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THE WRITING OF THE 'TREATISE'
Alfred Duggan
May 13, 1957
BEGINNING the extraordinary tale of a 15th century English nun who launched five centuries of sport and literature: THE LADY AND THE TROUT
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May 13, 1957

The Writing Of The 'treatise'

BEGINNING the extraordinary tale of a 15th century English nun who launched five centuries of sport and literature: THE LADY AND THE TROUT

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This is the common tradition concerning Dame Juliana's birth and ancestry. Sir James Berners, a well-authenticated historical figure, had by his wife Anne Berew three sons (and perhaps this putative daughter). In 1388 he was executed as one of the "evil counselors" of King Richard II. But under King Henry IV the family was restored to favor; the Berners estates were returned, and Sir Richard, eldest son of the executed Sir James, was created a baron.

The Book of St. Albans is written in the English of about 1450 or earlier, so Juliana must have been in the nursery when her father met his end. It is likely that she was born about 1385 and died about 1460. When she was a young girl, circa 1400, there would have been no dowry for her, and therefore no chance of her finding a husband. But her family was popular at court. She may have lived in the royal household, and gone staghunting and hawking in state with King Henry IV. Staghunting was the privilege of kings and great lords; only someone who had moved in royal circles could write a book about it. But we do not know how old Juliana was when she took her vows; she may have hunted for several seasons before she entered religion.

The text of her Treatise contains one clue to its date of composition: she refers to "that right noble and full worthy prince the Duke of York, late called the Master of the Game." This seems to be a reference to Edward, grandson of Edward III and second Duke of York. Edward died in 1415, which, it happens, was also the year Juliana entered the nunnery at Sopwell. There was, of course, another Duke of York after Edward's death; but to the end of her life when Juliana spoke of the Duke of York, she would mean the "Master of the Game," the famous huntsman who taught the laws of the chase to a gay young debutante.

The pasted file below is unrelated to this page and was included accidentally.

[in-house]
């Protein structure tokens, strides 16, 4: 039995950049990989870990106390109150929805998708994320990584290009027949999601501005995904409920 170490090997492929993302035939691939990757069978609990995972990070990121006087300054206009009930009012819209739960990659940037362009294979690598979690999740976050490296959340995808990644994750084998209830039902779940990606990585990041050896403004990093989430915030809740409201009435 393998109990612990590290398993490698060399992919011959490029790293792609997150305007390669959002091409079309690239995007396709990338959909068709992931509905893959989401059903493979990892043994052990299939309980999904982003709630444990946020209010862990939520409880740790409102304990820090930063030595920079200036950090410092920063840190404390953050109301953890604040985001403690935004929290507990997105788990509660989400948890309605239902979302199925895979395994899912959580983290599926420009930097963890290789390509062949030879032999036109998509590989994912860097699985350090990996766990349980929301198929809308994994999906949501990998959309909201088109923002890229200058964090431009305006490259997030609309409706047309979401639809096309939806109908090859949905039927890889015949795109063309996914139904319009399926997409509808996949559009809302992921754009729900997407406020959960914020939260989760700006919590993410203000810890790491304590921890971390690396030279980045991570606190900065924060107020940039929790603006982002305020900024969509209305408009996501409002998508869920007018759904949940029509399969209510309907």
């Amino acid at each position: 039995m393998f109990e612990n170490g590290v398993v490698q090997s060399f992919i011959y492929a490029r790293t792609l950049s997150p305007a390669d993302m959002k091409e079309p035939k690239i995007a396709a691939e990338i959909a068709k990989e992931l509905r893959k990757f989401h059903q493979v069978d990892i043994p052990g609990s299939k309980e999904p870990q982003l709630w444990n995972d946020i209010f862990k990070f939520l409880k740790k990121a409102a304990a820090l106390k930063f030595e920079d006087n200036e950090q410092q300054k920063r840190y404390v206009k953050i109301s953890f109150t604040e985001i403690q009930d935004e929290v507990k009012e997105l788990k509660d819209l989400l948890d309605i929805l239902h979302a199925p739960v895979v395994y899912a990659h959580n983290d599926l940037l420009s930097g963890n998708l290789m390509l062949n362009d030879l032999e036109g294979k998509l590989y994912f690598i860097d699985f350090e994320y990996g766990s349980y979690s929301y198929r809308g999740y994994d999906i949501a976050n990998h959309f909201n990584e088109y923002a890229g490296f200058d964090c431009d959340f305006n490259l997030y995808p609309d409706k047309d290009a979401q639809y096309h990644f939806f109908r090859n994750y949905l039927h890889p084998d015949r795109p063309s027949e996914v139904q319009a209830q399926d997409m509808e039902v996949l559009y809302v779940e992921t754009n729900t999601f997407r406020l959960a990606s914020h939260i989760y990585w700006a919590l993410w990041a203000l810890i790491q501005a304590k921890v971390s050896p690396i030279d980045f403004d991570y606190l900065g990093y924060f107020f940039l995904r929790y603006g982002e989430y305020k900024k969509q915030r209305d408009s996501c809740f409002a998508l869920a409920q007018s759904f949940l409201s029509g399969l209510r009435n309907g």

Assume then that Juliana Berners, of good birth but too poor to marry, entered the small nunnery of Sopwell about 1415. It lay just outside the great Abbey of St. Albans, whose abbot appointed the prioress. There is no record of serious scandal, but it was a lax and comfortable house. In 1338 the Abbot of St. Albans, as visitor, decreed that in future the garden might not be opened before the canonical hour of None (about 2:30 p.m.), and must be closed at curfew, which suggests that the ladies had been in the garden when they ought to have been in choir. The River Ver ran through this garden.

About 1440 Dame Juliana was, we assume, appointed prioress. She occupied her old age by composing treatises on the sports that had amused her youth, and copies of these manuscripts lay about in the parlor for 35 years until the schoolmaster of the neighboring abbey came upon them and considered them worth printing. It all fits well enough.

In treating of hunting and hawking she recalled her girlhood in the fashionable world. But there was then good fishing in the Sopwell garden, no canon forbids nuns to fish, and it is likely that she fished, or pottered on the riverbank, until at last she died of old age.

She wrote of "Fishing with an Angle"; that means fishing with a hook, as opposed to fishing with nets or other implements. For the upper classes, this was a comparatively new amusement, and hers is the first known book of instructions; for the first time it is assumed that men well enough educated to read for pleasure will want to go fishing. The new pastime had a considerable vogue. In 1483 King Edward IV caught the chill that caused his death at a fishing picnic on the Thames near London. There is no record that any earlier king of England fished for amusement.

But it is obvious that a long unwritten tradition had come down to the gentle prioress. For many generations travelers, outlaws on the run and soldiers foraging for food had carried hooks in their pouches; burdensome nets, too heavy for the wayfarer, were left to the professionals who lived by the waterside. Dame Juliana did not herself devise all the technical tricks she advocates; in particular, the queer composite baits she advises for float-fishing must have been first put together by hoary old water bailiffs intent on proving to their lords that the business of taking fish is more difficult than it seems.

Nuns are notorious for petty economies, and in the Middle Ages there were at least a hundred days in every year, counting Lent, Advent, Ember Days, all Fridays and the vigils of great feasts, when butcher's meat would be forbidden. That explains why Dame Juliana gives instructions for catching coarse fish which nowadays no one eats willingly. Minnows were presumably intended as bait for something better, but roach and dace were for the table of the unlucky ladies. They must sometimes have wished that their superior had chosen another hobby.

In the 15th century it was a mark of gentle breeding to be able to perform all the professional duties of sport better than the professional. Any vulgar rich man could buy good hounds or good hawks; only a gentleman or a professional could train a puppy or man an eyas. Furthermore, there were no shops dealing in sporting equipment. Dame Juliana therefore begins at the beginning, with instructions on how to manufacture rods and tackle.

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